The Lost Sessions: A Sad Recuse for an Attorney General

The attorney general's job is on the line.
What Happened?
U.S. Attorney General Jeff Sessions announced on March 2 that he would recuse himself from any involvement in investigations into Russian meddling or other campaign matters amid revelations that he'd had at least two previously undisclosed meetings with Russian Ambassador Sergey Kislyak. Sessions' decision infuriated Trump, and has put the attorney general's job in a seemingly perpetual state of peril.
Why Did Sessions Recuse Himself?
During his confirmation hearing, Sessions had denied having any contact with Russian officials during the campaign. Although he eventually admitted to the meetings, he claimed they were inconsequential and related to his work as a U.S. senator, not as a representative of the Trump campaign.

More recent reporting has cast doubt on that characterization. In July, a former intelligence official told The Washington Post that intercepted communications between Russian officials indicate Sessions and Kislyak had “substantive discussions on matters including Trump’s positions on Russia-related issues and prospects for U.S.-Russia relations in a Trump administration."
What Was The Fallout?
Sessions has faced intense criticism since stepping aside. Congressional Democrats have called for him to resign over his erroneous testimony before the Senate. Trump has made it clear that he feels Sessions' recusal decision was "unfair" and has suggested it showed a lack of loyalty to the president.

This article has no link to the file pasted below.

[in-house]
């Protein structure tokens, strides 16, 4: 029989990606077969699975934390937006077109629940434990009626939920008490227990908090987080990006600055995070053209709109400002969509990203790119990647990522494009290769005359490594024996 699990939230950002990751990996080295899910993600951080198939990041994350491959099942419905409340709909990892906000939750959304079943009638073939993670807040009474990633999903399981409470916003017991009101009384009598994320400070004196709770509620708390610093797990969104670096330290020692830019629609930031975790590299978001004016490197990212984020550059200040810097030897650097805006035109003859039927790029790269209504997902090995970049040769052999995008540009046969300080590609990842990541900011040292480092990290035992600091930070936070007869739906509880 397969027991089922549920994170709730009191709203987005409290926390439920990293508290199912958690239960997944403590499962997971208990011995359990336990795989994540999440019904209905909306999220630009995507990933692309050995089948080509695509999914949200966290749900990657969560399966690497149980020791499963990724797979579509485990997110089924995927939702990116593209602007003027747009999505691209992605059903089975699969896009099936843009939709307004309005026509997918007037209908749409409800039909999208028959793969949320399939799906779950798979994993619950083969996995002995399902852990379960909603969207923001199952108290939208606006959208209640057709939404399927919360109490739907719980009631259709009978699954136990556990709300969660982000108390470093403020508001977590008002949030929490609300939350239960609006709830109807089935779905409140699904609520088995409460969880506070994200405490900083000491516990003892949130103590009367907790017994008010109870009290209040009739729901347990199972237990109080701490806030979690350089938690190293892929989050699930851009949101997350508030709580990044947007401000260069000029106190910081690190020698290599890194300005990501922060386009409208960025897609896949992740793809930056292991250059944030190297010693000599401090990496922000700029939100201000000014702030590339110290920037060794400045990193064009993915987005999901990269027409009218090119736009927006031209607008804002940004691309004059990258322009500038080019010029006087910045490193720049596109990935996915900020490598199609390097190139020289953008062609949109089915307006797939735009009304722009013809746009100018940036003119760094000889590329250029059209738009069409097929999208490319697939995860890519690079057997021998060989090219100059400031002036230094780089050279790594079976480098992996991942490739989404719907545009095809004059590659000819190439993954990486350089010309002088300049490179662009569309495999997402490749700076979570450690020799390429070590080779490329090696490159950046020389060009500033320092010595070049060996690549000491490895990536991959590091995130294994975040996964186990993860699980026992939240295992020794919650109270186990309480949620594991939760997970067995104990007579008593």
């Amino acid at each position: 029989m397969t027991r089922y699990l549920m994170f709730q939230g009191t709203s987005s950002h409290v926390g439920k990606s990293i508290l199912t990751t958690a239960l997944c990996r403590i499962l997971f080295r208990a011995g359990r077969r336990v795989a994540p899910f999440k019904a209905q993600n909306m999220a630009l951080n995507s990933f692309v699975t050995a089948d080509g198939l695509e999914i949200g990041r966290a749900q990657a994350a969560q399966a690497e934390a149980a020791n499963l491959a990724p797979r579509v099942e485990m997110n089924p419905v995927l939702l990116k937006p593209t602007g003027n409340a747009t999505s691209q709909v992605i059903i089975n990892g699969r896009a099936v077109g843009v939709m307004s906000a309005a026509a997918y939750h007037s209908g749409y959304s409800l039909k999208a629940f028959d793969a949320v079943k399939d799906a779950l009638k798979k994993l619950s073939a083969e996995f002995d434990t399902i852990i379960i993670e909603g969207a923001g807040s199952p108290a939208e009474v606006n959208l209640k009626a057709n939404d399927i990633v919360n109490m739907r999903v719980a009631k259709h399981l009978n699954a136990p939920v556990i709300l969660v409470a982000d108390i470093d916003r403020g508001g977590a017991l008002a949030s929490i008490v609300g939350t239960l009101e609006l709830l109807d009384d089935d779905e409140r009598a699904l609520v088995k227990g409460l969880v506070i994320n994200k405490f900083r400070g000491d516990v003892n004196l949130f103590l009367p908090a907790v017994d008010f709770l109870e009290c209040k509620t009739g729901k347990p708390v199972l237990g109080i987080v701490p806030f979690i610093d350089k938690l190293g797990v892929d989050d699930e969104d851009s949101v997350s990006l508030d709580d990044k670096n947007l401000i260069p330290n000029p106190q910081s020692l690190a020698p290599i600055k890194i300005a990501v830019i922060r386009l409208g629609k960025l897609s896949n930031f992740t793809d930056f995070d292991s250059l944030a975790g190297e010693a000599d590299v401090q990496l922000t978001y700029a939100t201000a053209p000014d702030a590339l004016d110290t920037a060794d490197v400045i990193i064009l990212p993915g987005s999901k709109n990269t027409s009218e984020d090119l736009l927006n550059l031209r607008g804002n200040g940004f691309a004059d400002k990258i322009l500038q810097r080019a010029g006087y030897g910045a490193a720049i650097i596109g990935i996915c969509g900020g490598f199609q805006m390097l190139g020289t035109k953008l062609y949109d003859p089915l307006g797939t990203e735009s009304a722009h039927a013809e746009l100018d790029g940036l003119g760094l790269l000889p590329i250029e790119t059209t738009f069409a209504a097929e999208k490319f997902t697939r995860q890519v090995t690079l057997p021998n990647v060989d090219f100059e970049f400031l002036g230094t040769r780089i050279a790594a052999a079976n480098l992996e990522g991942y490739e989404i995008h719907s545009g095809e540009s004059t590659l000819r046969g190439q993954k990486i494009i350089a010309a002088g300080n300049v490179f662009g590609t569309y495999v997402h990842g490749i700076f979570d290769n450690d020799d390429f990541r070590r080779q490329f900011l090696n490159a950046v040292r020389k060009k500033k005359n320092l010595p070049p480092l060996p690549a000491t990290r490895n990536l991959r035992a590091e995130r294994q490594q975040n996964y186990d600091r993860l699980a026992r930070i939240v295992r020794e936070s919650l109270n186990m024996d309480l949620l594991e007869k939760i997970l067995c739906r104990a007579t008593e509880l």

Sessions' recusal also helped pave the way for his deputy, Rod Rosenstein, to pass off the Justice Department's Russia probe to Mueller, the special counsel.

Others have questioned the role Sessions played in Comey's firing. He provided Trump with a legal recommendation for the termination after his recusal.
How Did Trump Respond?
The president hasn't taken it well. He's reportedly been fuming for months because he believes that if Sessions had held firm on the investigation, there never would have been a need for a special counsel to take over the Russian probe.

In July, Trump told The New York Times that he wouldn't have nominated Sessions at all if he'd known that he'd recuse himself. Although it appears that Sessions' job is on the line, White House advisers and other top Republicans have warned Trump that firing the attorney general would bring severe political consequences.